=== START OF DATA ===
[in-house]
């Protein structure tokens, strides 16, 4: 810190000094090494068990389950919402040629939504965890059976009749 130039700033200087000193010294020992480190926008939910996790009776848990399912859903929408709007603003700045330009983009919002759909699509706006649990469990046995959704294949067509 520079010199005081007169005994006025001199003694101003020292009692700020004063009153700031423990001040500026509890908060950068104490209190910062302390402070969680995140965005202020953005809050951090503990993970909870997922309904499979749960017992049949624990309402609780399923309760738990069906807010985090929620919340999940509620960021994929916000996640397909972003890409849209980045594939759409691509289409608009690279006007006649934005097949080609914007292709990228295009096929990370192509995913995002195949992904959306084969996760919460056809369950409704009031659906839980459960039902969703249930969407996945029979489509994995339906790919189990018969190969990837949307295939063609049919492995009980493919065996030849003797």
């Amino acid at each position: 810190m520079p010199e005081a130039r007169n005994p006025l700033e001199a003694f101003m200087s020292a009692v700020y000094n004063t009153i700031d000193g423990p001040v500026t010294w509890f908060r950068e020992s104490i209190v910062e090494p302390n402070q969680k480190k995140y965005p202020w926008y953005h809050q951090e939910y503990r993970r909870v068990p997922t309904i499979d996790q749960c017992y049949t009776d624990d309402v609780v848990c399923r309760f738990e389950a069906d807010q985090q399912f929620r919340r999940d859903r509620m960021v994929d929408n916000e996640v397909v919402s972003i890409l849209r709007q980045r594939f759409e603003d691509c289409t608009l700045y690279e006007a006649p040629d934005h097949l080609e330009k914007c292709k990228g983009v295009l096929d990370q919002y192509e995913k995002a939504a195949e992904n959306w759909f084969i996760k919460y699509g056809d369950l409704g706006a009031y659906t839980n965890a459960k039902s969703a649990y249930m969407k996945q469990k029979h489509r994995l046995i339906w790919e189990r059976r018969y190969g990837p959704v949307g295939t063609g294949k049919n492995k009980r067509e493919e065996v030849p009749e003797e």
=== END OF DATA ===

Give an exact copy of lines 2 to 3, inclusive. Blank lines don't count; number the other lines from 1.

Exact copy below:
């Protein structure tokens, strides 16, 4: 810190000094090494068990389950919402040629939504965890059976009749 130039700033200087000193010294020992480190926008939910996790009776848990399912859903929408709007603003700045330009983009919002759909699509706006649990469990046995959704294949067509 520079010199005081007169005994006025001199003694101003020292009692700020004063009153700031423990001040500026509890908060950068104490209190910062302390402070969680995140965005202020953005809050951090503990993970909870997922309904499979749960017992049949624990309402609780399923309760738990069906807010985090929620919340999940509620960021994929916000996640397909972003890409849209980045594939759409691509289409608009690279006007006649934005097949080609914007292709990228295009096929990370192509995913995002195949992904959306084969996760919460056809369950409704009031659906839980459960039902969703249930969407996945029979489509994995339906790919189990018969190969990837949307295939063609049919492995009980493919065996030849003797």
């Amino acid at each position: 810190m520079p010199e005081a130039r007169n005994p006025l700033e001199a003694f101003m200087s020292a009692v700020y000094n004063t009153i700031d000193g423990p001040v500026t010294w509890f908060r950068e020992s104490i209190v910062e090494p302390n402070q969680k480190k995140y965005p202020w926008y953005h809050q951090e939910y503990r993970r909870v068990p997922t309904i499979d996790q749960c017992y049949t009776d624990d309402v609780v848990c399923r309760f738990e389950a069906d807010q985090q399912f929620r919340r999940d859903r509620m960021v994929d929408n916000e996640v397909v919402s972003i890409l849209r709007q980045r594939f759409e603003d691509c289409t608009l700045y690279e006007a006649p040629d934005h097949l080609e330009k914007c292709k990228g983009v295009l096929d990370q919002y192509e995913k995002a939504a195949e992904n959306w759909f084969i996760k919460y699509g056809d369950l409704g706006a009031y659906t839980n965890a459960k039902s969703a649990y249930m969407k996945q469990k029979h489509r994995l046995i339906w790919e189990r059976r018969y190969g990837p959704v949307g295939t063609g294949k049919n492995k009980r067509e493919e065996v030849p009749e003797e």